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Given the group $S_4$ we know that it has 5 cycle types of type. I want to pick one element from each of the conjugacy classes and find its centralizer.

$$ \begin{matrix} type & no.elements & permutation \\ 1,1,1,1 & 1 & id \\ 2,1,1 & 6 & (12),(13),(14),(23),(24),(34)\\ 3,1&8&(123),(124),(134),(234),(132),(142),(143),(243) \\4&6&(1234),(1342),(1423),(4321),(2431),(3241)\\2,2&3&(12)(34),(13)(24),(14)(23) \\ \end{matrix} $$

Relevant knowledge:

I know that conjugacy classes are determined by cycle type, which means that $S_4$ has 5 conjugacy classes of sizes 1,3,6,6 and 8.

where the centraliser is given by

$$C_{S_4}(\tau):=\{x \in S_4|x\tau=\tau x\} $$

i.e. the set of elements which commute with $\tau$. i.e. the elements x s.t.$x\tau x^{-1}=\tau$

and the conjugacy class is a non-empty subset X of $S_4$ s.t. for x,y$\in X ,\exists g\in S_4 s.t. gxg^{-1}=y$ and if x $\in X, g \in S_4$ then $gxg^{-1}=y \in X$.

I also know that disjoint cycles commute so we can use this fact for the 2,1,1 cyle types.

Eg. for (1,2) every two cyle that doesn't contain 1 or 2 is an element of the centraliser. also for the identity cycle $C(id)=S_4$.

My question :

How do we go about finding the centraliser for one element of each conjugacy class ?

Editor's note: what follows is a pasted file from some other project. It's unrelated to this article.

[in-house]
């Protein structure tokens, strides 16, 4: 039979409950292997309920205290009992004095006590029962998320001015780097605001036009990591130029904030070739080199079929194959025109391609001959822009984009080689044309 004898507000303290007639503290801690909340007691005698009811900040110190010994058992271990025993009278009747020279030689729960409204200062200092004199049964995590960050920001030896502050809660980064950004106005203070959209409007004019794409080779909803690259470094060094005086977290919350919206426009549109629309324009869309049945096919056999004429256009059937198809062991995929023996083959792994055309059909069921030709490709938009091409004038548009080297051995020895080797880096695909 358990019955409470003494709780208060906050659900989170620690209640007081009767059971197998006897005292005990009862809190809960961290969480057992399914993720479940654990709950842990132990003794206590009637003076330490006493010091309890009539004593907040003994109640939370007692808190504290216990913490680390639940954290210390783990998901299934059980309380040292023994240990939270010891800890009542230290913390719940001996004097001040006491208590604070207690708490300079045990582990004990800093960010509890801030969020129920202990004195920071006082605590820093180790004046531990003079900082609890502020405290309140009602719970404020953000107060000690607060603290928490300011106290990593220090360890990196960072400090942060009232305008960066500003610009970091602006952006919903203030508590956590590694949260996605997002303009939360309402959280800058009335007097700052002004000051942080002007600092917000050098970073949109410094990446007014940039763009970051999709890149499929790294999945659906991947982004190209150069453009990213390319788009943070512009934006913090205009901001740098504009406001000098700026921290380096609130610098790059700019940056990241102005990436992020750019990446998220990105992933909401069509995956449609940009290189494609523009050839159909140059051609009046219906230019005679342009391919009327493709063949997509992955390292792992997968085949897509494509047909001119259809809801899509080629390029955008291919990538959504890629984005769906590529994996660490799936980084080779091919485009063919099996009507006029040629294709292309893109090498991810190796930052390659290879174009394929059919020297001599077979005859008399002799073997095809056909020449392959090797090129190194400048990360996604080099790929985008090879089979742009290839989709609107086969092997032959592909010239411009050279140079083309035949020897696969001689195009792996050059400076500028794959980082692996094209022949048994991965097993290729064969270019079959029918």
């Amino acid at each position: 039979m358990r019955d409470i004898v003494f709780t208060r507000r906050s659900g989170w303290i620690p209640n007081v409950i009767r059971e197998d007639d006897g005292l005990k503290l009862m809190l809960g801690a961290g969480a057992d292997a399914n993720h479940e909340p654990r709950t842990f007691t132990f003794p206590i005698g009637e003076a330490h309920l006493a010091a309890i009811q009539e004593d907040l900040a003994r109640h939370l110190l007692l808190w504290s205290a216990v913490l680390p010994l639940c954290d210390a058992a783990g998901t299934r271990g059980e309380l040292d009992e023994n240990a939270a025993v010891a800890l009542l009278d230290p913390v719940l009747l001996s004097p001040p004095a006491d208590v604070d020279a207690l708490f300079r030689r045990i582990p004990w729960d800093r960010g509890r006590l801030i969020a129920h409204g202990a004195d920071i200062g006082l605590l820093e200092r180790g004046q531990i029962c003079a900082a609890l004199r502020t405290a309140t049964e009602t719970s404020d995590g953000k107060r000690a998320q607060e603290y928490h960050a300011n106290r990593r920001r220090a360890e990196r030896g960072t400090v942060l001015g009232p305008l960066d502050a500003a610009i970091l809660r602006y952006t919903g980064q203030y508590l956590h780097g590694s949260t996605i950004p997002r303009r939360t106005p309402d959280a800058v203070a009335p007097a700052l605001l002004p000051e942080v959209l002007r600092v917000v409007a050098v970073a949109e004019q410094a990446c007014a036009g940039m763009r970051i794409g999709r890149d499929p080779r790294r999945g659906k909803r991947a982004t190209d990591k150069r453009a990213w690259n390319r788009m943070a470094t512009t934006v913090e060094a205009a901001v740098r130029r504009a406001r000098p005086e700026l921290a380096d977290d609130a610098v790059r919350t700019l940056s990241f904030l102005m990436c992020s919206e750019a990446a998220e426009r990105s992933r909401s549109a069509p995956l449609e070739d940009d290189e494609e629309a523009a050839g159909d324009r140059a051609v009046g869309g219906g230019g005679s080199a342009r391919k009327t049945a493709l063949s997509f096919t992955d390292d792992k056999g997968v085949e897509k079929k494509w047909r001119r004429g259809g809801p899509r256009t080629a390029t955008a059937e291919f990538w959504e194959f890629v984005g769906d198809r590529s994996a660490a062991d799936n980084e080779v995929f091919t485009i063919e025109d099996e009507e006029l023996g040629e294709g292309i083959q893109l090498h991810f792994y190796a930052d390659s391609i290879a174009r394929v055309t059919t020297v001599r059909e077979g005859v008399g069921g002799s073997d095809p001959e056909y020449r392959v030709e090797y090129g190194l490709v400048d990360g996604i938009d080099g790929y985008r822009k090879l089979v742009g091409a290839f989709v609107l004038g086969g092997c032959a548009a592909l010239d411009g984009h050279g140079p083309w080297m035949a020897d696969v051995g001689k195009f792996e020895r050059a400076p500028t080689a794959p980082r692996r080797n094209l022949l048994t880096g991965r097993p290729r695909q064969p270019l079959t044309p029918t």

Is it a computation or is there any more relevant theorems ( i missed some class due to illness)

what is the method of computation?

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  • $\begingroup$ Here are a few things which helps: 1) $|C(\tau)| = |S_4|/|O(\tau)|$, where $O(\tau)$ is the congruence class containing $\tau$; 2) $\sigma(a_1 a_2 \cdots a_m)\sigma^{-1} = (\sigma(a_1) \sigma(a_2) \cdots \sigma(a_m))$. $\endgroup$ – Hw Chu Oct 23 '18 at 19:20
  • $\begingroup$ Do you know how to work out the size of the centraliser? Have you figured out that the cyclic group generated by the element itself is part of its centraliser? $\endgroup$ – Mark Bennet Oct 23 '18 at 19:21
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I think about conjugation in general as a change in basis.

Conjugation doesn't change the structure of the permutation that is being conjugated.

Lets take the permutation (12)(34) and conjugate it with (123)

(123)(12)(34)(132)

What this says to me, is to take the 1 and replace it with a 2, the 2 and replace it with a 3, and the 3 and replace it with 1.

(23)(14)

Once you understand what conjugation does, it is easier to see which conjugations will leave an element unchanged.

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